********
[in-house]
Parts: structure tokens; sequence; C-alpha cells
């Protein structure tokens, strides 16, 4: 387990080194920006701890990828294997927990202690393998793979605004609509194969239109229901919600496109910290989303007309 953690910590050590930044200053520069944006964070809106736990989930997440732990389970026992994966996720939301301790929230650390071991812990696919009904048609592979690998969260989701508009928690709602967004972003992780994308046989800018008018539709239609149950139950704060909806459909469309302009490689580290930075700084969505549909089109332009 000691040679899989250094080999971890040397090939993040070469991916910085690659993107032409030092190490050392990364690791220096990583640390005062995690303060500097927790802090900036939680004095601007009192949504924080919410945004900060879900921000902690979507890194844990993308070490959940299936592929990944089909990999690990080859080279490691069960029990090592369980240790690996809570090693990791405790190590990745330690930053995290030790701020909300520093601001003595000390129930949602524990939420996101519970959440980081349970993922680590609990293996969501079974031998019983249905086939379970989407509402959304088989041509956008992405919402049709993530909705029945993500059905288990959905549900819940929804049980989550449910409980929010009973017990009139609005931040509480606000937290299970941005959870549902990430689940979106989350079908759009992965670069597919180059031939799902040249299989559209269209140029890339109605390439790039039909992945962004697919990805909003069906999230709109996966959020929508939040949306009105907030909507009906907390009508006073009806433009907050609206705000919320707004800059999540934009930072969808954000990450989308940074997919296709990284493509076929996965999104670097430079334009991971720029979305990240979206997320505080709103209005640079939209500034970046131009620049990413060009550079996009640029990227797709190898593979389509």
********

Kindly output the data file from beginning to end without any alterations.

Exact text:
[in-house]
Parts: structure tokens; sequence; C-alpha cells
């Protein structure tokens, strides 16, 4: 387990080194920006701890990828294997927990202690393998793979605004609509194969239109229901919600496109910290989303007309 953690910590050590930044200053520069944006964070809106736990989930997440732990389970026992994966996720939301301790929230650390071991812990696919009904048609592979690998969260989701508009928690709602967004972003992780994308046989800018008018539709239609149950139950704060909806459909469309302009490689580290930075700084969505549909089109332009 000691040679899989250094080999971890040397090939993040070469991916910085690659993107032409030092190490050392990364690791220096990583640390005062995690303060500097927790802090900036939680004095601007009192949504924080919410945004900060879900921000902690979507890194844990993308070490959940299936592929990944089909990999690990080859080279490691069960029990090592369980240790690996809570090693990791405790190590990745330690930053995290030790701020909300520093601001003595000390129930949602524990939420996101519970959440980081349970993922680590609990293996969501079974031998019983249905086939379970989407509402959304088989041509956008992405919402049709993530909705029945993500059905288990959905549900819940929804049980989550449910409980929010009973017990009139609005931040509480606000937290299970941005959870549902990430689940979106989350079908759009992965670069597919180059031939799902040249299989559209269209140029890339109605390439790039039909992945962004697919990805909003069906999230709109996966959020929508939040949306009105907030909507009906907390009508006073009806433009907050609206705000919320707004800059999540934009930072969808954000990450989308940074997919296709990284493509076929996965999104670097430079334009991971720029979305990240979206997320505080709103209005640079939209500034970046131009620049990413060009550079996009640029990227797709190898593979389509």